Well done the CAA in the UK, they have released some advice to get drone drivers thinking. This really has been a missing piece neigh several pieces of RPAS operator training.
The role of Human Factors (HF) in aviation safety has been recognised and studied since the 1970s. How people behave under stress, when fatigued or impaired; the ease with which we can become distracted by – and sometimes fixated on – non-mission-critical events; the psychology of crew and team interactions; the risks of complacency that comes with familiarity. These are all now well understood by the commercial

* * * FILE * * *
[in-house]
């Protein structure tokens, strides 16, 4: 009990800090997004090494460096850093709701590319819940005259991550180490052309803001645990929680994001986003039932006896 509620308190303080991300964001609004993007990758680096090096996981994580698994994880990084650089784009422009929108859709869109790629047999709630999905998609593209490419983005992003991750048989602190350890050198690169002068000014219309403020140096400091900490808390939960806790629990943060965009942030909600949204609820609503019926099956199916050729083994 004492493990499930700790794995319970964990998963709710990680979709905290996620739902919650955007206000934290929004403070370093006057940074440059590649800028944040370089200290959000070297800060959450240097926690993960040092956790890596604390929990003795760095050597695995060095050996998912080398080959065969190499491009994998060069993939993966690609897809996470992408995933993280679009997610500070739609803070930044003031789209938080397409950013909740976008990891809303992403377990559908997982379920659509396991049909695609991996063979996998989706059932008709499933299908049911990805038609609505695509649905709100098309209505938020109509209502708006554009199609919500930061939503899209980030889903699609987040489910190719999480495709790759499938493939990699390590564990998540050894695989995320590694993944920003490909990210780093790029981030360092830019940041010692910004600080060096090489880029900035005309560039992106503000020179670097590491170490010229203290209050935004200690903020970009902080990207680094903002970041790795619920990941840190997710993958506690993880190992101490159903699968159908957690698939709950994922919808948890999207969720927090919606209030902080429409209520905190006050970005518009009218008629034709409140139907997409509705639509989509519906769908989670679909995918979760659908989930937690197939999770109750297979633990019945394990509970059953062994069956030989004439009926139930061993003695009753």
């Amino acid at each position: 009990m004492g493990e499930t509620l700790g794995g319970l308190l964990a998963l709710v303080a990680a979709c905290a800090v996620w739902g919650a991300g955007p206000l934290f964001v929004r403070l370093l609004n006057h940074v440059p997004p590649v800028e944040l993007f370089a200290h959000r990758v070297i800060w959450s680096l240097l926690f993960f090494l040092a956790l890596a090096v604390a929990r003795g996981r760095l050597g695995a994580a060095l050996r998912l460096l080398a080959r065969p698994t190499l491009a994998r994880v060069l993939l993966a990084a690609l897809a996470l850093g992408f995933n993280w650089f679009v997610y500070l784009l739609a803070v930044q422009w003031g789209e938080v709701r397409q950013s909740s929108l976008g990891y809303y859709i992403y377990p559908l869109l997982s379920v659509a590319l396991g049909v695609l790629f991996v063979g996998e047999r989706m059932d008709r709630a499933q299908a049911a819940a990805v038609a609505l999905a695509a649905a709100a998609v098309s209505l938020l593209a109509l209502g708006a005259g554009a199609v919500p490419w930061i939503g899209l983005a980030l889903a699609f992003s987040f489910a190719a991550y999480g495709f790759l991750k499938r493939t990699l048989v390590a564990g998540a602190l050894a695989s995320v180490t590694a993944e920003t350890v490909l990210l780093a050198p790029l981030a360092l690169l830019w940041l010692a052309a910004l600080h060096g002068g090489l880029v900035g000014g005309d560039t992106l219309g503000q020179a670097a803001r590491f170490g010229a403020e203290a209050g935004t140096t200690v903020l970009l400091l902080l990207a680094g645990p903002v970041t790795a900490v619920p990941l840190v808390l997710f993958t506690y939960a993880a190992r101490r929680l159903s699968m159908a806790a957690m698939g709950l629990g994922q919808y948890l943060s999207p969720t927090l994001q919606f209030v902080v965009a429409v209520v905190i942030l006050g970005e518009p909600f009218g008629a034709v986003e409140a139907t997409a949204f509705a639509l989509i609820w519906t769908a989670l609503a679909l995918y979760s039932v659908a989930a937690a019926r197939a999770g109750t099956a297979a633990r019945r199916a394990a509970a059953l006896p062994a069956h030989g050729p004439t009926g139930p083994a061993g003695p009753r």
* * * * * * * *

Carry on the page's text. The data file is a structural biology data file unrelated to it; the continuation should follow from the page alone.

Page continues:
and military aviation sectors.
As the RPAS industry in the UK continues to grow and develop, understanding our potential behaviours and reactions as remote pilots and observers is vital. Drones have advanced safety technology, including highly autonomous flight capabilities, object detection and avoidance, and emergency return features. Yet Mandatory Occurrence Reports (MOR) and Air Accident Investigation Branch (AAIB) findings highlight
HF’s increasing role in drone incidents reported by approved operators. For example, 2021 data
shows that over 30% of reported loss of control (LOC) events were caused by human error – the
most reported factor.